The debate "All ideologies are philosophical. Not all philosophies are ideological" was started by
May 27, 2015, 2:32 pm.
14 people are on the agree side of this discussion, while 2 people are on the disagree side.
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I_Voyager posted 3 arguments to the agreers part.
amanofprogress posted 1 argument to the disagreers part.
I_Voyager, soullesschicken, Damn3d, jedty, PsychDave, Aswathi, DarkAngelAnarchist, KimUri, sdiop, Lane and 4 visitors agree.
amanofprogress and 1 visitor disagree.
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I'm not sure that I agree the level of knowledge that an individual has about the ideologies history defines whether or not there are philosophies linked to that ideology. Maybe an ideology like nazism makes a claim from philosophy without explicitly stating it. The person begins believing in that philosophical premise without ever having known about its roots in philosophy. Or a person may cherry pick parts of an ideology they agree with, discard the ones they don't like and replace those with elements of a philosophy or ideology that they appreciate. Either way the ideology still has roots in philosophy - either roots unknown to the subject, or specific roots defined by the subject.
No. ideologies are formed from philosophy wnd have roots in them, but if you follow an ideology and have personal philosphical ideals that are eiher unrelated in general or contrast with an ideology, you may still believe in said ideology. take naziism. a controversial topic I know but I choose it for an example and only that. Many 'nazis' did not believe in the philosophies that are tied to naziism, and instead believed in following he law (as their philosophy). they do not believe in the philosophy behind the ideology yet still believe in the ideology because of their personal philosophies. this means they aee seperate as both can exist without each other.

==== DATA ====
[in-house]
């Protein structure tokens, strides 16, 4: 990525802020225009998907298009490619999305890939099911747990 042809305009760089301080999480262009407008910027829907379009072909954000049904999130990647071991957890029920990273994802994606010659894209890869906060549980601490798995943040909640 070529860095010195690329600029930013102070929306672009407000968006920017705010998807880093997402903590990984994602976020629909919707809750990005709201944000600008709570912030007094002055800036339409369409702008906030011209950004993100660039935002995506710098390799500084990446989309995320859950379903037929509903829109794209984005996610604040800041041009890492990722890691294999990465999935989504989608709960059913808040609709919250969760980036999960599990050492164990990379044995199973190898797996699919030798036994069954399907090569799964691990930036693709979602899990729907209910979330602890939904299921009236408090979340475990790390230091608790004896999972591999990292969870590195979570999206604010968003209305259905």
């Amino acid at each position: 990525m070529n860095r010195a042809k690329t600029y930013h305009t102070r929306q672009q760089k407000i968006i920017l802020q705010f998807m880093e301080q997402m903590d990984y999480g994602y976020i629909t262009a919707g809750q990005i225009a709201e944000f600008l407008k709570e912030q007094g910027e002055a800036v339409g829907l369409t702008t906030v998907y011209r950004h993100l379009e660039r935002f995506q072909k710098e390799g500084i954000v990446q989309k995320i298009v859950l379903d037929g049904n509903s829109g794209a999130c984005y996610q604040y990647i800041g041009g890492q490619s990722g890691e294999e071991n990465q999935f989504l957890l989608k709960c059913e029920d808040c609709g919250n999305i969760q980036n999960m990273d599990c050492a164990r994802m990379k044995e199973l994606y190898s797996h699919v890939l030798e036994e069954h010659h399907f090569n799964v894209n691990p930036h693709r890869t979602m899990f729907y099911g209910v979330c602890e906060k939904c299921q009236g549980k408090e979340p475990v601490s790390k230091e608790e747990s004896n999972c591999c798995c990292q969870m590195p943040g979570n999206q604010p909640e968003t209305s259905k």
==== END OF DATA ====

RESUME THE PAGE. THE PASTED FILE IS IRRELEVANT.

When I engage in debates with people, most answers come from some ideology, like a religion or a political consensus. Historically these things have their roots in philosophy, so by extension people who make arguments from ideologies are making arguments from philosophy.
But it is possible to escape ideologies by studying or developing philosophy itself and in doing so one argues not from ideology, but from the root behind ideologies. When you do the former you never escape being a student of philosophy. When you do it from the latter, you become a philosopher. As a student of philosophy you may always remain outside of ideologies, or conclude upon one or another ideology. As a philosopher you might always remain outside of ideologies, or found your own ideology based on your own philosophy. But at the end of the day, not all philosophies exist within ideologies wholly. Ideologies are philosophies made to fit together in a symbolic pattern, like "liberalism" or "capitalism" or "apologetic".
An additional question - are sciences also always ideologies? Or is it that not all sciences are equal. For example, physics might not be an ideology, whereas economics almost certainly appears to be an ideology.